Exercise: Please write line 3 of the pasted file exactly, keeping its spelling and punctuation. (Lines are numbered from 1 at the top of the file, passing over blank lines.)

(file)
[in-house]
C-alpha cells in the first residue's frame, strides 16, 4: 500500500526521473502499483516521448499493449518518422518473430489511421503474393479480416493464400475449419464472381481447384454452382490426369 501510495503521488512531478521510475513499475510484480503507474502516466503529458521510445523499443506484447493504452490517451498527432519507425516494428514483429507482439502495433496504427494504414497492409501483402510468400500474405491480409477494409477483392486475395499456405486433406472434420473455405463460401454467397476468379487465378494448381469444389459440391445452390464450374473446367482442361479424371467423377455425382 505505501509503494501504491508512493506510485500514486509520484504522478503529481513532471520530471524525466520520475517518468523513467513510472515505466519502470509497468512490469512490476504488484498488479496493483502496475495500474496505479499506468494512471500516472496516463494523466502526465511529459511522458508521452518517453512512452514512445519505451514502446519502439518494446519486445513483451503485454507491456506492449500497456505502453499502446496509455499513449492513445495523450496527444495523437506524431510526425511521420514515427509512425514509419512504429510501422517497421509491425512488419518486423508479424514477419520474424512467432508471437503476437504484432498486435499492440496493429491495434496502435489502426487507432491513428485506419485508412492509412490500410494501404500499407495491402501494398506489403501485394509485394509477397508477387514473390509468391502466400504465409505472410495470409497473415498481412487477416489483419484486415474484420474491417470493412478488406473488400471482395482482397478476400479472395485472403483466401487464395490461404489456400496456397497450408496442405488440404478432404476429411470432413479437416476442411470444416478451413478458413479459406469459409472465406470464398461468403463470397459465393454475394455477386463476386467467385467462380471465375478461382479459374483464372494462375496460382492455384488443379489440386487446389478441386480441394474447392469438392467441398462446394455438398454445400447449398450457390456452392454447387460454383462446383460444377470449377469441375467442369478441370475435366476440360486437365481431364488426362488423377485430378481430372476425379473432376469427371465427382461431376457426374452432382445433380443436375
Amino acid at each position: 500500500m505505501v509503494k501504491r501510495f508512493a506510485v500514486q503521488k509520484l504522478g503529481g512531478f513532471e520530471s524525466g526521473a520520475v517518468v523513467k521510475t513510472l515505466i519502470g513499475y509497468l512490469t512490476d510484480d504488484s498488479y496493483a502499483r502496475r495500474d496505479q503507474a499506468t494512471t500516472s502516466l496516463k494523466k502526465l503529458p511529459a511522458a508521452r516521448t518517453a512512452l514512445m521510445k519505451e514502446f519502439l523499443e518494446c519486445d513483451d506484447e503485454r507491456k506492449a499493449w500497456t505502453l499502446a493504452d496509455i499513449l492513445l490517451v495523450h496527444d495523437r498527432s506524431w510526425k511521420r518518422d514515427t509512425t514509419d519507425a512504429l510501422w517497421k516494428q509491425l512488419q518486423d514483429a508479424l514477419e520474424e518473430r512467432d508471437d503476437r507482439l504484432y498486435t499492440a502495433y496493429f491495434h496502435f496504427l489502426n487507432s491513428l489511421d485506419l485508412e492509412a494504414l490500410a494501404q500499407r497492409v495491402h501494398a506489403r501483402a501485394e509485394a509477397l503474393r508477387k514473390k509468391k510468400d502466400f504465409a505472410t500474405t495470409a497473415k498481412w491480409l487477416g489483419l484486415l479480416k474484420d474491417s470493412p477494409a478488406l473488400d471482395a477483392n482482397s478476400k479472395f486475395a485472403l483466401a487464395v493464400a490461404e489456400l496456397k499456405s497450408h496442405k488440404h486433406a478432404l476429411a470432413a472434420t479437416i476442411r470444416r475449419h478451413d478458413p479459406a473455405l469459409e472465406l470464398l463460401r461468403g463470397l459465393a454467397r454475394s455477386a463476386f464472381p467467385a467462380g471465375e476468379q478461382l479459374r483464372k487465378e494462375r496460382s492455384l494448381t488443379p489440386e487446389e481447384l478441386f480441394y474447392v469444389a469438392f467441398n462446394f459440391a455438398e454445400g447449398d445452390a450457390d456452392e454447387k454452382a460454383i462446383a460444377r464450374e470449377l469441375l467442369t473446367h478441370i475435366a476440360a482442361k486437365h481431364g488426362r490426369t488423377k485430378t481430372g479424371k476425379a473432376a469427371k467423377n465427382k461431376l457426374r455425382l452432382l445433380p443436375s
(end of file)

Amino acid at each position: 500500500m505505501v509503494k501504491r501510495f508512493a506510485v500514486q503521488k509520484l504522478g503529481g512531478f513532471e520530471s524525466g526521473a520520475v517518468v523513467k521510475t513510472l515505466i519502470g513499475y509497468l512490469t512490476d510484480d504488484s498488479y496493483a502499483r502496475r495500474d496505479q503507474a499506468t494512471t500516472s502516466l496516463k494523466k502526465l503529458p511529459a511522458a508521452r516521448t518517453a512512452l514512445m521510445k519505451e514502446f519502439l523499443e518494446c519486445d513483451d506484447e503485454r507491456k506492449a499493449w500497456t505502453l499502446a493504452d496509455i499513449l492513445l490517451v495523450h496527444d495523437r498527432s506524431w510526425k511521420r518518422d514515427t509512425t514509419d519507425a512504429l510501422w517497421k516494428q509491425l512488419q518486423d514483429a508479424l514477419e520474424e518473430r512467432d508471437d503476437r507482439l504484432y498486435t499492440a502495433y496493429f491495434h496502435f496504427l489502426n487507432s491513428l489511421d485506419l485508412e492509412a494504414l490500410a494501404q500499407r497492409v495491402h501494398a506489403r501483402a501485394e509485394a509477397l503474393r508477387k514473390k509468391k510468400d502466400f504465409a505472410t500474405t495470409a497473415k498481412w491480409l487477416g489483419l484486415l479480416k474484420d474491417s470493412p477494409a478488406l473488400d471482395a477483392n482482397s478476400k479472395f486475395a485472403l483466401a487464395v493464400a490461404e489456400l496456397k499456405s497450408h496442405k488440404h486433406a478432404l476429411a470432413a472434420t479437416i476442411r470444416r475449419h478451413d478458413p479459406a473455405l469459409e472465406l470464398l463460401r461468403g463470397l459465393a454467397r454475394s455477386a463476386f464472381p467467385a467462380g471465375e476468379q478461382l479459374r483464372k487465378e494462375r496460382s492455384l494448381t488443379p489440386e487446389e481447384l478441386f480441394y474447392v469444389a469438392f467441398n462446394f459440391a455438398e454445400g447449398d445452390a450457390d456452392e454447387k454452382a460454383i462446383a460444377r464450374e470449377l469441375l467442369t473446367h478441370i475435366a476440360a482442361k486437365h481431364g488426362r490426369t488423377k485430378t481430372g479424371k476425379a473432376a469427371k467423377n465427382k461431376l457426374r455425382l452432382l445433380p443436375s